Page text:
Deep South Dining

Monday mornings at 9 on MPB Think Radio.

There’s more to a recipe besides add a pinch of salt and a dash of pepper. Pull up a chair to Deep South Dining and get a new recipe that you can try or you can share one of your own. Having some friends over and don’t k

Deep South Dining | Giving Thanks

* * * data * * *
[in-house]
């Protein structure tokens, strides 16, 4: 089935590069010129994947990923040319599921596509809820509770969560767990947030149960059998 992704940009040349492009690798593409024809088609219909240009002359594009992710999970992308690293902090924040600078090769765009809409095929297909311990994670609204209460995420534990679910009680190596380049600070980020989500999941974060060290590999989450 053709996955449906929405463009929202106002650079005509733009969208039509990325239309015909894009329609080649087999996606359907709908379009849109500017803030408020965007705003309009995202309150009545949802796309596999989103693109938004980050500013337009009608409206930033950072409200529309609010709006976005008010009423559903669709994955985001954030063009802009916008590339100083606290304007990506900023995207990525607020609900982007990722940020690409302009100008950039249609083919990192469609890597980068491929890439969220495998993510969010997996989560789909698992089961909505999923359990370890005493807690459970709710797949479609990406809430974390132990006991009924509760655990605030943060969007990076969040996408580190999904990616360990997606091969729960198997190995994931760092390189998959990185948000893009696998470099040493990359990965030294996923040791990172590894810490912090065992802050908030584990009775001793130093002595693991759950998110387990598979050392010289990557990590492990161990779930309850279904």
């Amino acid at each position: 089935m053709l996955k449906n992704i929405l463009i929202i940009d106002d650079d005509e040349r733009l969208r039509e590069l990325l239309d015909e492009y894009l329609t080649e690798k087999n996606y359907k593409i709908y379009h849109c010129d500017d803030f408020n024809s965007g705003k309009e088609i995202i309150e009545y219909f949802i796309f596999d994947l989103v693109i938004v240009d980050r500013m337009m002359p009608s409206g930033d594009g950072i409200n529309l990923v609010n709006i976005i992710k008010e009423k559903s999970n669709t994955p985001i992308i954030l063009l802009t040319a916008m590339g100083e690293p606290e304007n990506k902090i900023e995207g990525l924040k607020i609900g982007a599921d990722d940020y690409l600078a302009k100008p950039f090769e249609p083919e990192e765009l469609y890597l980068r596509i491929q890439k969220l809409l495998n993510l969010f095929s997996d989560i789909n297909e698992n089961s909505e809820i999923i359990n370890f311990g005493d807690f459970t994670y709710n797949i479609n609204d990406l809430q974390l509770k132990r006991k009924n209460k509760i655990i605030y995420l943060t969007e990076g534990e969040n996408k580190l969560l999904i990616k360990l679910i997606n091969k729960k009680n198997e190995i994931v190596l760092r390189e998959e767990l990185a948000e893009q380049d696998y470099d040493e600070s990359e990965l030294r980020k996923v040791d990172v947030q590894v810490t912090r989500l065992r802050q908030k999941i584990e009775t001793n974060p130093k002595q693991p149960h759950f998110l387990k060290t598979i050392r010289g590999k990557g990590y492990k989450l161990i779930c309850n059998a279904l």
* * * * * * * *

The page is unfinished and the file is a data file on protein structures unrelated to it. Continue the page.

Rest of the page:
The countdown to Thanksgiving is winding down and final preparations are happening. Today Malcolm and Java are without their skillet buddy Carol but get a very special call-in guest to help with the show. Also, Malcolm schools Java on the particulars of a wet salad and why adding a little something extra to your traditional Thanksgiving dressing won't hurt. From pillowcase turkeys to macaroni & cheese and everything in between, the table is set for a very thankful Thanksgiving. Let's eat y'all!"The Best Sweet Potato Casserole" courtesy of Bob Yarbrough (Charlottesville, Virginia)All good Southern cooks (and even those not so good) and eaters have a favorite sweet potato casserole recipe. Below is mine and this will mark the 30th consecutive year I’ve baked it for our Thanksgiving celebration. This year I’ll make a half recipe. I’m afraid if we don’t have this dish, I’ll hear from Stacy’s attorney. For those of you who need the fluffy white things on top of your sweet potatoes, I’m sorry. This recipe is marshmallow-free.The recipe is found in a wonderful cookbook given to me as a Christmas gift by my sister and brother-in-law. It’s “A Taste of the South” by Terry Thompson and if I place the book on my kitchen table, it falls open to a sweet-potato, brown-sugar-smeared page 117. A woman named Alma Smith created this recipe. It may be prepared ahead and baked just before serving; it tastes even better the next day. Ms. Smith, I bow down before you in honor. A final note…this recipe is not for the faint of heart and there will be absolutely no attempt made to calculate the caloric and/or fat content therein.Ingredients4 large sweet potatoes (about 3 lbs. total), peeled, cooked and hot1 cup unsalted butter or margarine, room temperature (set the butter out overnight)1 cup sugar4 eggs2/3 cup evaporated milk2 teaspoons vanilla extractTopping2 cups firmly packed light brown sugar2/3 to 1 cup unsalted butter or margarine, room temperature (same thing, overnight)2/3 cup all-purpose flour2 cups chopped pecansDirectionsPreheat oven to 375F (190C).Lightly butter a deep-sided 13” x 9” baking dish; set aside.In a large bowl, mash hot potatoes thoroughly. (There are no instructions in the book on how to arrive at the hot sweet potato stage. I always bake the sweet potatoes. Just rub them down in oil, slap on a foil-lined cookie sheet and throw in a hot oven until the caramel starts oozing out. Maybe 400F for 45 minutes or so. I have heard tell of others achieving satisfactory results from peeling and boiling the potatoes.)Add butter or margarine (I have never used margarine, by the way, so I can’t testify whether it makes the recipe better, but given the option, butter damn near always trumps margarine in my kitchen), sugar, eggs, evaporated milk and vanilla. Beat with an electric mixer at medium speed until blended and smooth (3 to 4 minutes).Spoon mixture into buttered baking dish.To Prepare ToppingIn a bowl, beat together brown sugar, butter or margarine and flour until smooth and fluffy. Fold in pecans. The original recipe calls for 2/3 of a cup of butter, but I’ve found that the whole cup works as well. What the hell, it’s Thanksgiving!Spread over potato mixture (spread isn’t exactly the best descriptor of how to get the topping on the potatoes; you have to glop and very lightly attempt to spread it on in small forkfuls. Distribute the mixture as best you can, secure in the knowledge that the topping melts together to cover any exposed potatoes.).Bake in preheated oven until set and lightly browned on top (about 35 minutes or so). Then let it cool for a bit. This puppy gets all kinds of hot.